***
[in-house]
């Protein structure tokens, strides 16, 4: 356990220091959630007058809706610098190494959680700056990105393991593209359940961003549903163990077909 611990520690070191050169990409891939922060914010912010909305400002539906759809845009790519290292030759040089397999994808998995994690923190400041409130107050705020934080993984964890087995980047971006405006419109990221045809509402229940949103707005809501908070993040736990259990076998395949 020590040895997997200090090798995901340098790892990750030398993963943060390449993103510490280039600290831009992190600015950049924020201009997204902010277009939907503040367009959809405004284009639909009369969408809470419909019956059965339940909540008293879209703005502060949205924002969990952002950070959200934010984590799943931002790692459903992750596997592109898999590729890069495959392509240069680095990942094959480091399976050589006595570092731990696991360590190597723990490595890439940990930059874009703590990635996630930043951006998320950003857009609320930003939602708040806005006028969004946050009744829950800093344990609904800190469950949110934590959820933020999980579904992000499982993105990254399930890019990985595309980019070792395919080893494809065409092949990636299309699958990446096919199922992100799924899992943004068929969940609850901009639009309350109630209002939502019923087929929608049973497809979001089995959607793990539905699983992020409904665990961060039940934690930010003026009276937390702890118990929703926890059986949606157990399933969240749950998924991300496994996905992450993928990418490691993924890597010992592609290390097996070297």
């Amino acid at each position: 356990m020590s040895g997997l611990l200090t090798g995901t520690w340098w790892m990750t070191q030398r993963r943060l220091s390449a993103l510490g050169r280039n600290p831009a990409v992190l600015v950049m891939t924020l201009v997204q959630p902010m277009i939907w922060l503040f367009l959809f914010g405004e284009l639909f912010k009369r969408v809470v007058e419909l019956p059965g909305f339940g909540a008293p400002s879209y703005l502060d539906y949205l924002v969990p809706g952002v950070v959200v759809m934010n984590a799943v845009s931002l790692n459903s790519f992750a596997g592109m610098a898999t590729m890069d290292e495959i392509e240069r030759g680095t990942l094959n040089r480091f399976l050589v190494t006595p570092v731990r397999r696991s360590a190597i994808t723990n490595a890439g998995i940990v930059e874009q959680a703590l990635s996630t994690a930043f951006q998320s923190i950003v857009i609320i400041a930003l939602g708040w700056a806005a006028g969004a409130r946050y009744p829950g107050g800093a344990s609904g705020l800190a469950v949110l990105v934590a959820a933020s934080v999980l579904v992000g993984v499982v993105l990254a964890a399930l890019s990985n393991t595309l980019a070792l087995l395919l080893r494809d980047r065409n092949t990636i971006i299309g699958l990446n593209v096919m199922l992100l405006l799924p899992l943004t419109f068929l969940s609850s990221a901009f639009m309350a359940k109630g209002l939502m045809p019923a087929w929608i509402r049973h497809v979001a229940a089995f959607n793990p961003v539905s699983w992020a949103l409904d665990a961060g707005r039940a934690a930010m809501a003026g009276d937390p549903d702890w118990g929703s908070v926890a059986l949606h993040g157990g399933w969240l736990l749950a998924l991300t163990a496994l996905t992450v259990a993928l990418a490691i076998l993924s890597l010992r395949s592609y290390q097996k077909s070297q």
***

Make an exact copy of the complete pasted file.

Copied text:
[in-house]
């Protein structure tokens, strides 16, 4: 356990220091959630007058809706610098190494959680700056990105393991593209359940961003549903163990077909 611990520690070191050169990409891939922060914010912010909305400002539906759809845009790519290292030759040089397999994808998995994690923190400041409130107050705020934080993984964890087995980047971006405006419109990221045809509402229940949103707005809501908070993040736990259990076998395949 020590040895997997200090090798995901340098790892990750030398993963943060390449993103510490280039600290831009992190600015950049924020201009997204902010277009939907503040367009959809405004284009639909009369969408809470419909019956059965339940909540008293879209703005502060949205924002969990952002950070959200934010984590799943931002790692459903992750596997592109898999590729890069495959392509240069680095990942094959480091399976050589006595570092731990696991360590190597723990490595890439940990930059874009703590990635996630930043951006998320950003857009609320930003939602708040806005006028969004946050009744829950800093344990609904800190469950949110934590959820933020999980579904992000499982993105990254399930890019990985595309980019070792395919080893494809065409092949990636299309699958990446096919199922992100799924899992943004068929969940609850901009639009309350109630209002939502019923087929929608049973497809979001089995959607793990539905699983992020409904665990961060039940934690930010003026009276937390702890118990929703926890059986949606157990399933969240749950998924991300496994996905992450993928990418490691993924890597010992592609290390097996070297």
């Amino acid at each position: 356990m020590s040895g997997l611990l200090t090798g995901t520690w340098w790892m990750t070191q030398r993963r943060l220091s390449a993103l510490g050169r280039n600290p831009a990409v992190l600015v950049m891939t924020l201009v997204q959630p902010m277009i939907w922060l503040f367009l959809f914010g405004e284009l639909f912010k009369r969408v809470v007058e419909l019956p059965g909305f339940g909540a008293p400002s879209y703005l502060d539906y949205l924002v969990p809706g952002v950070v959200v759809m934010n984590a799943v845009s931002l790692n459903s790519f992750a596997g592109m610098a898999t590729m890069d290292e495959i392509e240069r030759g680095t990942l094959n040089r480091f399976l050589v190494t006595p570092v731990r397999r696991s360590a190597i994808t723990n490595a890439g998995i940990v930059e874009q959680a703590l990635s996630t994690a930043f951006q998320s923190i950003v857009i609320i400041a930003l939602g708040w700056a806005a006028g969004a409130r946050y009744p829950g107050g800093a344990s609904g705020l800190a469950v949110l990105v934590a959820a933020s934080v999980l579904v992000g993984v499982v993105l990254a964890a399930l890019s990985n393991t595309l980019a070792l087995l395919l080893r494809d980047r065409n092949t990636i971006i299309g699958l990446n593209v096919m199922l992100l405006l799924p899992l943004t419109f068929l969940s609850s990221a901009f639009m309350a359940k109630g209002l939502m045809p019923a087929w929608i509402r049973h497809v979001a229940a089995f959607n793990p961003v539905s699983w992020a949103l409904d665990a961060g707005r039940a934690a930010m809501a003026g009276d937390p549903d702890w118990g929703s908070v926890a059986l949606h993040g157990g399933w969240l736990l749950a998924l991300t163990a496994l996905t992450v259990a993928l990418a490691i076998l993924s890597l010992r395949s592609y290390q097996k077909s070297q």